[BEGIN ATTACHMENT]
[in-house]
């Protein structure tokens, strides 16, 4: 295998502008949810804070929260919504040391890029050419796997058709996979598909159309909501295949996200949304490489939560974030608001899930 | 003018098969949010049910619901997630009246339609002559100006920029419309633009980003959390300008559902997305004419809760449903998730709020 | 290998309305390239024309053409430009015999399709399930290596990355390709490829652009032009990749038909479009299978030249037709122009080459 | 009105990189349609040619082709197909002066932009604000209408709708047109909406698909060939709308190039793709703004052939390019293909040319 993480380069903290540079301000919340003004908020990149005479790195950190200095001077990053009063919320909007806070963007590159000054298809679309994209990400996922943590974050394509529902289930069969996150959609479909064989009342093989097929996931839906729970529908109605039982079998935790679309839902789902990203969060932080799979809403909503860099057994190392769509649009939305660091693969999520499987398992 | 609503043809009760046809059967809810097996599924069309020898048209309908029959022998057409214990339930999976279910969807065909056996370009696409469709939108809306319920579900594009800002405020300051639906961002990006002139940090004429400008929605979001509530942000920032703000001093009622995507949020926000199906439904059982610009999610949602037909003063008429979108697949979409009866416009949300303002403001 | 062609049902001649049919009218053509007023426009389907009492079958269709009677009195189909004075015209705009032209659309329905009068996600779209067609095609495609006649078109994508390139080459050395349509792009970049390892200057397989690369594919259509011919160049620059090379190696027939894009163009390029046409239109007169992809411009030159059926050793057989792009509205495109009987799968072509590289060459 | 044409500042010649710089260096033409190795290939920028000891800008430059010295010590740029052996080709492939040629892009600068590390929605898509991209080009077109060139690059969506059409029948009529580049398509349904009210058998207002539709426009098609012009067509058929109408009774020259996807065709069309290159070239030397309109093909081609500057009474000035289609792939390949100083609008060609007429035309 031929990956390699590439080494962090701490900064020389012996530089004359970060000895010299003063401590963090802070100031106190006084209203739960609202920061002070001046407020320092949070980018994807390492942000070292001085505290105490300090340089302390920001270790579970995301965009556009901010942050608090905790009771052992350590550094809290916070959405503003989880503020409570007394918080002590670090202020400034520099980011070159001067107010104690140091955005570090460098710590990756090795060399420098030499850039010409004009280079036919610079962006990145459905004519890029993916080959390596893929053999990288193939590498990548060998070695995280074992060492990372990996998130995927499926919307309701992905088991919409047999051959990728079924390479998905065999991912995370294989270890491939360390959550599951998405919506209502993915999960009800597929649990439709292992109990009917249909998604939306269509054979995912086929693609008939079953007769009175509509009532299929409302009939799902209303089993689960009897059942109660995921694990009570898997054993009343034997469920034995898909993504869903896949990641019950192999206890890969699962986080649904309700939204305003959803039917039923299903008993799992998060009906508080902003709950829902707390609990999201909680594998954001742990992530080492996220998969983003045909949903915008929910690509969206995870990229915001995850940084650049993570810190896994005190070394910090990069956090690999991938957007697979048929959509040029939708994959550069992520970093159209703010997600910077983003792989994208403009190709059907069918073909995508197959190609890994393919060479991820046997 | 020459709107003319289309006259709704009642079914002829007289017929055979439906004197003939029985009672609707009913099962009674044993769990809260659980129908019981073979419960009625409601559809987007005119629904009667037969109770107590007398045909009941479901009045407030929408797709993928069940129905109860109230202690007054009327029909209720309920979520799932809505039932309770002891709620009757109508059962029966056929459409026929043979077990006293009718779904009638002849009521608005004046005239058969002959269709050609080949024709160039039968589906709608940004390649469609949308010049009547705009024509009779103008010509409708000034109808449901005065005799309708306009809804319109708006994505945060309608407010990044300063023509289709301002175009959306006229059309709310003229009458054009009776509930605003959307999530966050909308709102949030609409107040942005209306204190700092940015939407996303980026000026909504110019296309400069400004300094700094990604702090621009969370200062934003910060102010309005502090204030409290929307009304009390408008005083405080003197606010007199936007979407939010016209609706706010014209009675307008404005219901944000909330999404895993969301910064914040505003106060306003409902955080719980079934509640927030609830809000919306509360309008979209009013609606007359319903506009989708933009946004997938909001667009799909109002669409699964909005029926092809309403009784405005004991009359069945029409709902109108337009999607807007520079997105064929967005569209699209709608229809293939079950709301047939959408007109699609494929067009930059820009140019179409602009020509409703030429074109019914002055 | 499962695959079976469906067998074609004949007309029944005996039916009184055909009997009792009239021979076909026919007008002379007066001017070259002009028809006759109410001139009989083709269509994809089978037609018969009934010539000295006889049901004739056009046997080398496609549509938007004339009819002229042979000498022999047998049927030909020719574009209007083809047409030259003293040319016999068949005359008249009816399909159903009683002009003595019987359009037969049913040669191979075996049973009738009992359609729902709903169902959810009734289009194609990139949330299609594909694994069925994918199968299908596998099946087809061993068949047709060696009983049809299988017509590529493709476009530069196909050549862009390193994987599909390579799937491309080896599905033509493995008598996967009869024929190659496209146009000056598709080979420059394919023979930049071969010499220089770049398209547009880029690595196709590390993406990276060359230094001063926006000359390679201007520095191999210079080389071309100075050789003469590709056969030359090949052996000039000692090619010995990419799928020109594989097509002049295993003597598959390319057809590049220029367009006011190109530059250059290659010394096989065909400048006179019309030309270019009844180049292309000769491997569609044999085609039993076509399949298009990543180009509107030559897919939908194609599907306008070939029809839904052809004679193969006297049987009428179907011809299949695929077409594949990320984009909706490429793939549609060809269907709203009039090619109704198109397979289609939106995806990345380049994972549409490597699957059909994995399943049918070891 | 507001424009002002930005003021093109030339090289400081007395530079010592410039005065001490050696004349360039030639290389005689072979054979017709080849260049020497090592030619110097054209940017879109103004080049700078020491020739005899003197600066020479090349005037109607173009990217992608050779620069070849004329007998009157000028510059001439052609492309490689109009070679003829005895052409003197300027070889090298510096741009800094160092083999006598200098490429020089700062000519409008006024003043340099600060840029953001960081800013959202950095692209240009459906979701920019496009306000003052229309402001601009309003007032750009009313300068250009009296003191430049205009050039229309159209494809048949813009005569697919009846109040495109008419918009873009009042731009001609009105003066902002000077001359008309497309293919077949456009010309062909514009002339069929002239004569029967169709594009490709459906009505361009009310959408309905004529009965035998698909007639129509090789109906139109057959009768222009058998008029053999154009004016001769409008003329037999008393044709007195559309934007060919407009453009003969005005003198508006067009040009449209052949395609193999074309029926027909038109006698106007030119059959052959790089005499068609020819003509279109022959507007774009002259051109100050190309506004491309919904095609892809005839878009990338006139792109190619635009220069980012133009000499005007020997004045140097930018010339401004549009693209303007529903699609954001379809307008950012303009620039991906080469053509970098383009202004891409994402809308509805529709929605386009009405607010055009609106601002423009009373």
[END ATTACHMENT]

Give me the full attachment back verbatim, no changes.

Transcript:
[in-house]
């Protein structure tokens, strides 16, 4: 295998502008949810804070929260919504040391890029050419796997058709996979598909159309909501295949996200949304490489939560974030608001899930 | 003018098969949010049910619901997630009246339609002559100006920029419309633009980003959390300008559902997305004419809760449903998730709020 | 290998309305390239024309053409430009015999399709399930290596990355390709490829652009032009990749038909479009299978030249037709122009080459 | 009105990189349609040619082709197909002066932009604000209408709708047109909406698909060939709308190039793709703004052939390019293909040319 993480380069903290540079301000919340003004908020990149005479790195950190200095001077990053009063919320909007806070963007590159000054298809679309994209990400996922943590974050394509529902289930069969996150959609479909064989009342093989097929996931839906729970529908109605039982079998935790679309839902789902990203969060932080799979809403909503860099057994190392769509649009939305660091693969999520499987398992 | 609503043809009760046809059967809810097996599924069309020898048209309908029959022998057409214990339930999976279910969807065909056996370009696409469709939108809306319920579900594009800002405020300051639906961002990006002139940090004429400008929605979001509530942000920032703000001093009622995507949020926000199906439904059982610009999610949602037909003063008429979108697949979409009866416009949300303002403001 | 062609049902001649049919009218053509007023426009389907009492079958269709009677009195189909004075015209705009032209659309329905009068996600779209067609095609495609006649078109994508390139080459050395349509792009970049390892200057397989690369594919259509011919160049620059090379190696027939894009163009390029046409239109007169992809411009030159059926050793057989792009509205495109009987799968072509590289060459 | 044409500042010649710089260096033409190795290939920028000891800008430059010295010590740029052996080709492939040629892009600068590390929605898509991209080009077109060139690059969506059409029948009529580049398509349904009210058998207002539709426009098609012009067509058929109408009774020259996807065709069309290159070239030397309109093909081609500057009474000035289609792939390949100083609008060609007429035309 031929990956390699590439080494962090701490900064020389012996530089004359970060000895010299003063401590963090802070100031106190006084209203739960609202920061002070001046407020320092949070980018994807390492942000070292001085505290105490300090340089302390920001270790579970995301965009556009901010942050608090905790009771052992350590550094809290916070959405503003989880503020409570007394918080002590670090202020400034520099980011070159001067107010104690140091955005570090460098710590990756090795060399420098030499850039010409004009280079036919610079962006990145459905004519890029993916080959390596893929053999990288193939590498990548060998070695995280074992060492990372990996998130995927499926919307309701992905088991919409047999051959990728079924390479998905065999991912995370294989270890491939360390959550599951998405919506209502993915999960009800597929649990439709292992109990009917249909998604939306269509054979995912086929693609008939079953007769009175509509009532299929409302009939799902209303089993689960009897059942109660995921694990009570898997054993009343034997469920034995898909993504869903896949990641019950192999206890890969699962986080649904309700939204305003959803039917039923299903008993799992998060009906508080902003709950829902707390609990999201909680594998954001742990992530080492996220998969983003045909949903915008929910690509969206995870990229915001995850940084650049993570810190896994005190070394910090990069956090690999991938957007697979048929959509040029939708994959550069992520970093159209703010997600910077983003792989994208403009190709059907069918073909995508197959190609890994393919060479991820046997 | 020459709107003319289309006259709704009642079914002829007289017929055979439906004197003939029985009672609707009913099962009674044993769990809260659980129908019981073979419960009625409601559809987007005119629904009667037969109770107590007398045909009941479901009045407030929408797709993928069940129905109860109230202690007054009327029909209720309920979520799932809505039932309770002891709620009757109508059962029966056929459409026929043979077990006293009718779904009638002849009521608005004046005239058969002959269709050609080949024709160039039968589906709608940004390649469609949308010049009547705009024509009779103008010509409708000034109808449901005065005799309708306009809804319109708006994505945060309608407010990044300063023509289709301002175009959306006229059309709310003229009458054009009776509930605003959307999530966050909308709102949030609409107040942005209306204190700092940015939407996303980026000026909504110019296309400069400004300094700094990604702090621009969370200062934003910060102010309005502090204030409290929307009304009390408008005083405080003197606010007199936007979407939010016209609706706010014209009675307008404005219901944000909330999404895993969301910064914040505003106060306003409902955080719980079934509640927030609830809000919306509360309008979209009013609606007359319903506009989708933009946004997938909001667009799909109002669409699964909005029926092809309403009784405005004991009359069945029409709902109108337009999607807007520079997105064929967005569209699209709608229809293939079950709301047939959408007109699609494929067009930059820009140019179409602009020509409703030429074109019914002055 | 499962695959079976469906067998074609004949007309029944005996039916009184055909009997009792009239021979076909026919007008002379007066001017070259002009028809006759109410001139009989083709269509994809089978037609018969009934010539000295006889049901004739056009046997080398496609549509938007004339009819002229042979000498022999047998049927030909020719574009209007083809047409030259003293040319016999068949005359008249009816399909159903009683002009003595019987359009037969049913040669191979075996049973009738009992359609729902709903169902959810009734289009194609990139949330299609594909694994069925994918199968299908596998099946087809061993068949047709060696009983049809299988017509590529493709476009530069196909050549862009390193994987599909390579799937491309080896599905033509493995008598996967009869024929190659496209146009000056598709080979420059394919023979930049071969010499220089770049398209547009880029690595196709590390993406990276060359230094001063926006000359390679201007520095191999210079080389071309100075050789003469590709056969030359090949052996000039000692090619010995990419799928020109594989097509002049295993003597598959390319057809590049220029367009006011190109530059250059290659010394096989065909400048006179019309030309270019009844180049292309000769491997569609044999085609039993076509399949298009990543180009509107030559897919939908194609599907306008070939029809839904052809004679193969006297049987009428179907011809299949695929077409594949990320984009909706490429793939549609060809269907709203009039090619109704198109397979289609939106995806990345380049994972549409490597699957059909994995399943049918070891 | 507001424009002002930005003021093109030339090289400081007395530079010592410039005065001490050696004349360039030639290389005689072979054979017709080849260049020497090592030619110097054209940017879109103004080049700078020491020739005899003197600066020479090349005037109607173009990217992608050779620069070849004329007998009157000028510059001439052609492309490689109009070679003829005895052409003197300027070889090298510096741009800094160092083999006598200098490429020089700062000519409008006024003043340099600060840029953001960081800013959202950095692209240009459906979701920019496009306000003052229309402001601009309003007032750009009313300068250009009296003191430049205009050039229309159209494809048949813009005569697919009846109040495109008419918009873009009042731009001609009105003066902002000077001359008309497309293919077949456009010309062909514009002339069929002239004569029967169709594009490709459906009505361009009310959408309905004529009965035998698909007639129509090789109906139109057959009768222009058998008029053999154009004016001769409008003329037999008393044709007195559309934007060919407009453009003969005005003198508006067009040009449209052949395609193999074309029926027909038109006698106007030119059959052959790089005499068609020819003509279109022959507007774009002259051109100050190309506004491309919904095609892809005839878009990338006139792109190619635009220069980012133009000499005007020997004045140097930018010339401004549009693209303007529903699609954001379809307008950012303009620039991906080469053509970098383009202004891409994402809308509805529709929605386009009405607010055009609106601002423009009373």